I’ve written before that director Matthew Vaughn is the best big screen filmmaker when it comes to making the most of studio money. This is the man who made Daniel Craig Bond, rejuvenated the dormant X-Men franchise, and gifted Fox a twenty-first century James Bond of its own. The first Kingsman movie was one of the best films of 2015 and was bursting with attitude, style, and perverse entertainment. It was my favorite James Bond movie that was never a Bond movie. Success demanded a sequel, and now Kingsman: The Golden Circle is upon us and proof that Vaughn may be mortal after all.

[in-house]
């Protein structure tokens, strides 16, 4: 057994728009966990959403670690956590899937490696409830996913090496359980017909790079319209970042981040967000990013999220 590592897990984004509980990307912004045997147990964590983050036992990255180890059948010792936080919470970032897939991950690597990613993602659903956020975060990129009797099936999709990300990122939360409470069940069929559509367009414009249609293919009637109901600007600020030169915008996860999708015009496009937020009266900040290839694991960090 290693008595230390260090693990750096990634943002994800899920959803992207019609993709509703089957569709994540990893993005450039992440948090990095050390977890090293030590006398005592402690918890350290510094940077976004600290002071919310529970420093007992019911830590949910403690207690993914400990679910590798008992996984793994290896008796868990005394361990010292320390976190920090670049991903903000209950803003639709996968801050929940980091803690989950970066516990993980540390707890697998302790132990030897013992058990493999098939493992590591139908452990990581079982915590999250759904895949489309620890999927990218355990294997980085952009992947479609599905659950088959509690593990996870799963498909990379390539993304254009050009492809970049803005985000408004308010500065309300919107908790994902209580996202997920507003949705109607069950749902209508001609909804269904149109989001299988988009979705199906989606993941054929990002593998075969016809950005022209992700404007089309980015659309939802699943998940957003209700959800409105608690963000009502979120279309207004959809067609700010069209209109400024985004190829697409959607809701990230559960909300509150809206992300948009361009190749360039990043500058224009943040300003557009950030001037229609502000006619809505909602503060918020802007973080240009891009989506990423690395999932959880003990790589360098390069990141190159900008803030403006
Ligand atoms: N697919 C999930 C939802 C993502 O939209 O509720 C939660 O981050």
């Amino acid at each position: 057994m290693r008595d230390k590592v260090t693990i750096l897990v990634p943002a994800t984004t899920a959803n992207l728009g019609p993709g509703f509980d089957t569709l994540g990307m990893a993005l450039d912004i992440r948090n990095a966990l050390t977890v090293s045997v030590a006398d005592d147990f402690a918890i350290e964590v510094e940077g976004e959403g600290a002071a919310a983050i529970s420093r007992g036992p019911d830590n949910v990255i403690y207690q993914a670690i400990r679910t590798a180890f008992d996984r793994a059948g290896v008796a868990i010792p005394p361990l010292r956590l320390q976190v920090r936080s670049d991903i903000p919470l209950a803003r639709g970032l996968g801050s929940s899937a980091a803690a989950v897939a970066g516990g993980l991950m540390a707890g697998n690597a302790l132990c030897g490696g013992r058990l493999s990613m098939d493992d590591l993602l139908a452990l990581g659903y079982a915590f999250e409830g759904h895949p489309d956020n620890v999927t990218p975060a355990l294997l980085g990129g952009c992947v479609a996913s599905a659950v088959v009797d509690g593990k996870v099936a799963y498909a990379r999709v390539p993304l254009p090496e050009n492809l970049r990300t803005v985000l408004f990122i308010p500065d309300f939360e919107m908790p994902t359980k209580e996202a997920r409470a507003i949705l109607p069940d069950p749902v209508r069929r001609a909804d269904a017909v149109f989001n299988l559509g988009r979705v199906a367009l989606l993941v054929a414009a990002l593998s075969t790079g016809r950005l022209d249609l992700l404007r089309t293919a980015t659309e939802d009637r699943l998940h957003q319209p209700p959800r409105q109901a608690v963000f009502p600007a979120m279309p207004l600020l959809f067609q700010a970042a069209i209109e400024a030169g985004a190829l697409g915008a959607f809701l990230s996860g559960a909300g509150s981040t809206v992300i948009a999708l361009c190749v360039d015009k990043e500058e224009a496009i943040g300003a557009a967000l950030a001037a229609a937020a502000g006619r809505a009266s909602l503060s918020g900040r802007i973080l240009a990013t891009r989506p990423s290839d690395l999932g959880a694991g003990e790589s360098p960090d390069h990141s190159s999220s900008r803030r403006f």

Eggsy (Taron Eagleton) is living a charmed life now that he’s earned his place within the ultra-secret, ultra-powerful Kingsman spy organization. In between battling villains and the riffraff, Eggsy tries to maintain some semblance of a normal life with his girlfriend Tilde (Hanna Alstrom), who, yeah, happens to be the princess of Sweden. Poppy (Julianne Moore) is a drug baron in the vein of Martha Stewart. She’s tired of lurking in seclusion in the jungles of Cambodia and wants the credit she deserves as the most successful businesswoman. She locates the homes of the remaining Kingsman and blows them up, leaving only Eggsy and Merlin (Mark Strong). Poppy takes aim at the war on drugs. She infects her own product with a deadly agent and holds the world hostage. Unless global leaders decriminalize drugs, millions of infected people will die. In the meantime, Eggsy and Merlin travel to Kentucky to seek out help from their American brethren, the Statesmen (Jeff Bridges, Channing Tatum, Halle Berry), a clandestine spy organization that also doubles as a gargantuan bourbon distillery.